Bordentown Township Police Department recipient of active shooter equipment for incoming officers

The Bordentown Township Committee recently passed a resolution for the purchase of active shooter equipment for two incoming police officers.

The decision came at a July 15 township committee meeting for a resolution to authorize the purchase of ballistic helmets and active shooter vets kits for the township police department.

Bordentown Township Police Chief Brian Pesce said the approved resolution will provide two incoming officers with equipment designated for potential active shooter incidents, an ongoing four-year initiative for the department in response to multiple events nationwide.

“You can’t bury your head in the sand and act like it can never happen in your community because we have seen it happen all over the country,” Chief Pesce said. “You need to be prepared for it and we hope that it never happens here, but we train and we equip our officers to be ready if they ever get that call.”

In addition to the department’s 25 active serving officers, Pesce explained that the kits provide officers with the necessary armor and ability to carry extra gear in the event of an active shooting incident to not only equip them to confront a threat, but to match their potential resources as well.

Pesce said that the officers carry these items in their patrol cars and have it available in the event that an active shooter situation occurs.

“It’s an investment in today’s policing,” he said. “We expect and we mandate that officers rapidly respond to these types of incidents. They can’t just stand outside and wait for a SWAT team to show up. That’s not how it happens. The first officers on scene are expected to go into a scene to engage the threat whether it’s a school or business, so we have to give them the proper armor to do this.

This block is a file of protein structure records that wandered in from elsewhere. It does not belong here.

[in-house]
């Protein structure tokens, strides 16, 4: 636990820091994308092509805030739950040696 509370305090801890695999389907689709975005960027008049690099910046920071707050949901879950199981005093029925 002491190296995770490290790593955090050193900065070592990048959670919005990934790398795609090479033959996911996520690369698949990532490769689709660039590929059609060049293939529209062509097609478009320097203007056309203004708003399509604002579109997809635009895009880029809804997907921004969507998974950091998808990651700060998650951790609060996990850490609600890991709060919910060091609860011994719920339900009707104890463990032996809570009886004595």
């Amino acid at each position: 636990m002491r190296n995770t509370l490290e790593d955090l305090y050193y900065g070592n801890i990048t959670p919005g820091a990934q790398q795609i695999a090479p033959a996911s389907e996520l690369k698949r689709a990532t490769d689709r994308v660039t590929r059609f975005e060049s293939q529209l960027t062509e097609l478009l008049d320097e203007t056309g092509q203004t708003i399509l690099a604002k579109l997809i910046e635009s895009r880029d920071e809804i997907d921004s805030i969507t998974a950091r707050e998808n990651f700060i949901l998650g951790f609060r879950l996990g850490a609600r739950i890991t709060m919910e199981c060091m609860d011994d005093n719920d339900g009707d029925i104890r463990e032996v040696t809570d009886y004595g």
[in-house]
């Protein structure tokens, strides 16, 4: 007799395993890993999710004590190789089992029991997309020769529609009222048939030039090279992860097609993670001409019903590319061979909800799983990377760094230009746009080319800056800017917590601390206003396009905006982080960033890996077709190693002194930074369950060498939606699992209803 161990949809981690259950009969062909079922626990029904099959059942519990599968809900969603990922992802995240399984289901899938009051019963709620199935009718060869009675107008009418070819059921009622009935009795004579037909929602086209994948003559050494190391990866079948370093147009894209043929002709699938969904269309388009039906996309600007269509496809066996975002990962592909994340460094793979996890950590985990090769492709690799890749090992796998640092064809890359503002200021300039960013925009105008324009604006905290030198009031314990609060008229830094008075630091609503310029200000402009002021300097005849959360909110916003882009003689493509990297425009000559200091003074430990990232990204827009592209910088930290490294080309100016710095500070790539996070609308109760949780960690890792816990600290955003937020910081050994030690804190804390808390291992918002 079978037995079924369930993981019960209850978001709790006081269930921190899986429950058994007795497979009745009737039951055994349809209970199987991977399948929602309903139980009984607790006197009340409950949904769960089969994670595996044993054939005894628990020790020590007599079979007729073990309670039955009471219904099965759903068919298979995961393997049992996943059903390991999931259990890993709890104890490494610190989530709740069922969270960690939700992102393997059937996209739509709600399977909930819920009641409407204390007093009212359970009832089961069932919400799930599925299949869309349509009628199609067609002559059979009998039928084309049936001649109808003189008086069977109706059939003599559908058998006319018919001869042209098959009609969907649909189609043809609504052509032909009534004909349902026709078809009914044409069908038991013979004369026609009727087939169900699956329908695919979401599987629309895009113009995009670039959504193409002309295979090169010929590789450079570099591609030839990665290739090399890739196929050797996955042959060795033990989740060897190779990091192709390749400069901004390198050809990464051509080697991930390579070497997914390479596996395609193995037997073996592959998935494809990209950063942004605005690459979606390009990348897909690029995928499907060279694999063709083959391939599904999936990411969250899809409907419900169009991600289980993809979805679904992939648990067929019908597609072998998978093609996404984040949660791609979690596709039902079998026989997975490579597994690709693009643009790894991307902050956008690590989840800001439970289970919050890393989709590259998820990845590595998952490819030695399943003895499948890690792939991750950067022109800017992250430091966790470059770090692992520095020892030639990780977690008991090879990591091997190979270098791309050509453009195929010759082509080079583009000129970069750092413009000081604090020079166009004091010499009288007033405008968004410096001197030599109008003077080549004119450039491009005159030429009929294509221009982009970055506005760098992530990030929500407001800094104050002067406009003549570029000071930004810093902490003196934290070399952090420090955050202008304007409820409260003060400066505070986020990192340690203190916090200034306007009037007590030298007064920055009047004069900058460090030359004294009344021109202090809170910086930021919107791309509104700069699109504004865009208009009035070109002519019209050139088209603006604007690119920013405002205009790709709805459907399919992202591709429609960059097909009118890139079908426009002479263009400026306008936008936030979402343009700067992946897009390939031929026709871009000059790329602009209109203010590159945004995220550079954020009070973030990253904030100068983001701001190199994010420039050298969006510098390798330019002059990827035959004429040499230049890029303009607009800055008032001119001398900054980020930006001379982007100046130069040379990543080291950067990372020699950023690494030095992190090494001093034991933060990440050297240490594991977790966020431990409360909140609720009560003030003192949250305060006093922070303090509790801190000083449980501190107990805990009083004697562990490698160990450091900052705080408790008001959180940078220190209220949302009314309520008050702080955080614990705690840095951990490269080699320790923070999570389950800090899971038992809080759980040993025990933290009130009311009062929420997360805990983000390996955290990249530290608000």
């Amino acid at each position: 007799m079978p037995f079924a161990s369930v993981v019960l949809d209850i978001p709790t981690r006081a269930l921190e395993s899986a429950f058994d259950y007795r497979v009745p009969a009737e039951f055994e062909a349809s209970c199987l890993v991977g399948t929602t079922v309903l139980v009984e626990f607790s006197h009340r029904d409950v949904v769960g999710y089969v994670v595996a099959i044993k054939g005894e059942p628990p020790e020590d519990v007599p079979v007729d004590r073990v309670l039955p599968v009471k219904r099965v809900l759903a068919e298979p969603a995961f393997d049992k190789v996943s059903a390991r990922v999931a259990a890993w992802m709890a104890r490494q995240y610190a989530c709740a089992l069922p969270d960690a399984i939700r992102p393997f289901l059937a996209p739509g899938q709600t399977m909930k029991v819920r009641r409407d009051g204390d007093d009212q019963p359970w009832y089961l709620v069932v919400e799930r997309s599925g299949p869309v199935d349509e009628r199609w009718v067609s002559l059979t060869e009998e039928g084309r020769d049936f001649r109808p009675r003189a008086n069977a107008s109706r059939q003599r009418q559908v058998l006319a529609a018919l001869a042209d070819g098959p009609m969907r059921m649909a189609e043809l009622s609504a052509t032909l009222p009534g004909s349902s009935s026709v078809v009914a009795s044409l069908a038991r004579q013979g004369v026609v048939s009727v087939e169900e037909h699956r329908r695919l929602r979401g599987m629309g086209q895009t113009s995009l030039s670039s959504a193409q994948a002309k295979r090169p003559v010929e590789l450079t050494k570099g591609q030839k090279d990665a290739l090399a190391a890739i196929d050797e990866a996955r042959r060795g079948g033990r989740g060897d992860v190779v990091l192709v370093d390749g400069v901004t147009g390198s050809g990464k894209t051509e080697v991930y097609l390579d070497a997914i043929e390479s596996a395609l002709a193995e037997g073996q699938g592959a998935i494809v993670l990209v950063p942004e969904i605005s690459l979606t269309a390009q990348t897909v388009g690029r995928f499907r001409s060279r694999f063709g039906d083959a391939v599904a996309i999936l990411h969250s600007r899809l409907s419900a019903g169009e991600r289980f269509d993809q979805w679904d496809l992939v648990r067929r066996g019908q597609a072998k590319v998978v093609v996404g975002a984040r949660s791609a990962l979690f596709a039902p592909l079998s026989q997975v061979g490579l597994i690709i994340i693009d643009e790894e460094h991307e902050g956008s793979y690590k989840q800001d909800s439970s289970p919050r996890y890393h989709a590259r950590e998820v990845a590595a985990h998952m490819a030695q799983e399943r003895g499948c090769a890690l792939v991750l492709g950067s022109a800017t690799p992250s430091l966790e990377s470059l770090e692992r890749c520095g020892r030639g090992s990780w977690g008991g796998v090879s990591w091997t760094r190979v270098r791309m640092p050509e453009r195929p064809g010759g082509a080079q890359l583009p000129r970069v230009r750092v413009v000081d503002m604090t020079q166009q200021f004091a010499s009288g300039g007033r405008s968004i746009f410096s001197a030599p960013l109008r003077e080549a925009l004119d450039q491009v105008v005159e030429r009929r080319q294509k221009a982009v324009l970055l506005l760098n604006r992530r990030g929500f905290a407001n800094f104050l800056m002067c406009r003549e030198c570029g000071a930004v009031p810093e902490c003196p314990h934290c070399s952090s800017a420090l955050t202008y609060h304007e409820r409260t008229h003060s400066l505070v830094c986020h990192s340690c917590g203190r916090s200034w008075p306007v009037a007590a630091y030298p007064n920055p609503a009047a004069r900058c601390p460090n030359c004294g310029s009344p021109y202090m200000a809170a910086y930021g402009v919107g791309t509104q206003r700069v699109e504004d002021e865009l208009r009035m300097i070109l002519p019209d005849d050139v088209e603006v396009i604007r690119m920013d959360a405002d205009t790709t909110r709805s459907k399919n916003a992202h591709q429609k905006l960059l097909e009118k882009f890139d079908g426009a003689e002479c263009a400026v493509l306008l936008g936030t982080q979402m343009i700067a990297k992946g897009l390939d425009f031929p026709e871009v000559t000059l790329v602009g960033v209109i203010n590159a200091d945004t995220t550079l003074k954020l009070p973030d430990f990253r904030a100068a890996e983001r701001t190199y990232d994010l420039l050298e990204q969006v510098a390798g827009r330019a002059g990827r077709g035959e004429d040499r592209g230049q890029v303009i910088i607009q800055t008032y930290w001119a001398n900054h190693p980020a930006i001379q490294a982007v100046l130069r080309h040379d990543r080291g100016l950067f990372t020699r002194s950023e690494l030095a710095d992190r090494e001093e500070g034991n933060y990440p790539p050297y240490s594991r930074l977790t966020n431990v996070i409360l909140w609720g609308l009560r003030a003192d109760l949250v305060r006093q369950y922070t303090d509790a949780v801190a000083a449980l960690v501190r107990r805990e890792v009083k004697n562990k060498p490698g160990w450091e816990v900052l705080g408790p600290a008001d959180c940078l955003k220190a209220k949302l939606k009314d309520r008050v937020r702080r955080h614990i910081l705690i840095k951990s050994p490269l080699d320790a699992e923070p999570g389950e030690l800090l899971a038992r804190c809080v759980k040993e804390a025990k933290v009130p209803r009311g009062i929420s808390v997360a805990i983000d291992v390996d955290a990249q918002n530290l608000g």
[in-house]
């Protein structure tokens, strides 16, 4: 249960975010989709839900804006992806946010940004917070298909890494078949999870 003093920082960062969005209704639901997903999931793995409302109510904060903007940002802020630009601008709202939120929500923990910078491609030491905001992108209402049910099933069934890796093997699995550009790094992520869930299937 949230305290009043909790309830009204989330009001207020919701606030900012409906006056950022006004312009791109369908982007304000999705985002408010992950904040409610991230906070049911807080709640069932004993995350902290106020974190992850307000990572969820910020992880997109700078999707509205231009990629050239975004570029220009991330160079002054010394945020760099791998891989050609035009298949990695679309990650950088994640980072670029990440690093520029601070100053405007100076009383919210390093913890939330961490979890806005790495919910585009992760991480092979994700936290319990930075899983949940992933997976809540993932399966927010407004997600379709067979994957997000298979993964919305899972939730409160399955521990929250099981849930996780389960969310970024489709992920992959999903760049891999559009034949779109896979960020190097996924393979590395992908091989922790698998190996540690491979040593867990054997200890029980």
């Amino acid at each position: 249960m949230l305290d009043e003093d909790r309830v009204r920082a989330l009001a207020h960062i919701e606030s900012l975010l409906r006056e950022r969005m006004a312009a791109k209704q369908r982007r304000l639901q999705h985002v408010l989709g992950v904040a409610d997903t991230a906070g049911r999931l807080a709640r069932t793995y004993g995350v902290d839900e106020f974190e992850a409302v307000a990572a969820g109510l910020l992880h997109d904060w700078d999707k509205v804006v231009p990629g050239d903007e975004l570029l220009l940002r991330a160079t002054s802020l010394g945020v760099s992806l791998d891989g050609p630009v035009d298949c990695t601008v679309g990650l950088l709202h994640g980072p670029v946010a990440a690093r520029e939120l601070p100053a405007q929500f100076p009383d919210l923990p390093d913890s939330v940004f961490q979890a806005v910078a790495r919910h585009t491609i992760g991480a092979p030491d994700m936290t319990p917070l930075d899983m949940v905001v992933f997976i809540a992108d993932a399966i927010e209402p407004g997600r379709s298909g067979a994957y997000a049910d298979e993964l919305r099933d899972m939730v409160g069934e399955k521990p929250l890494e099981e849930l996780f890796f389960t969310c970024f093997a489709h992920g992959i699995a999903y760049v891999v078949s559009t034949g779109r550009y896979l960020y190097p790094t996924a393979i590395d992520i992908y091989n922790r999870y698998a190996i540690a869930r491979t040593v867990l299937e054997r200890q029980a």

“If an officer goes inside to engage a threat with a high-powered rifle, which the perpetrators are usually equipped with in these types of incidents, we need to match them with similar armor,” Pesce said.

Pesce explained that the equipment contains a vest, specially raided for rifle ammunition because the department officers’ daily vests are only raided for handguns rounds. The police chief said the vests are not raided for a ballistic confrontation with someone using a high-powered rifle.

The police chief also said that the heavy armored plates within the active shooter vests are only only worn in the event of an incident. He said that the vests are simply too heavy to wear for daily shifts, which would be physically demanding on his officers to carry around.

“This is an enhanced, rifle raided vest that officers can throw over on top of what they have now or to take off their daily vest as well as a ballistic helmet that they can throw on that’s also raided to withstand rifle rounds,” he said. “The vest also contains extra pouches to carry rifle magazines for extra ammunition and handgun magazines.”

Although the equipment has become standard protocol to have for many police departments nationwide, Pesce said that preparedness and training for these types of situations brings a great deal of significance to his department.

The police chief said that along with the purchase of additional equipment, the department has also teamed up with the Bordentown schools to conduct active shooter training scenarios.

“It’s something that’s important to me because it deals with potentially active shooter incidents,” he said. “We have dedicated a lot of time and resources to be prepared for those types of incidents.”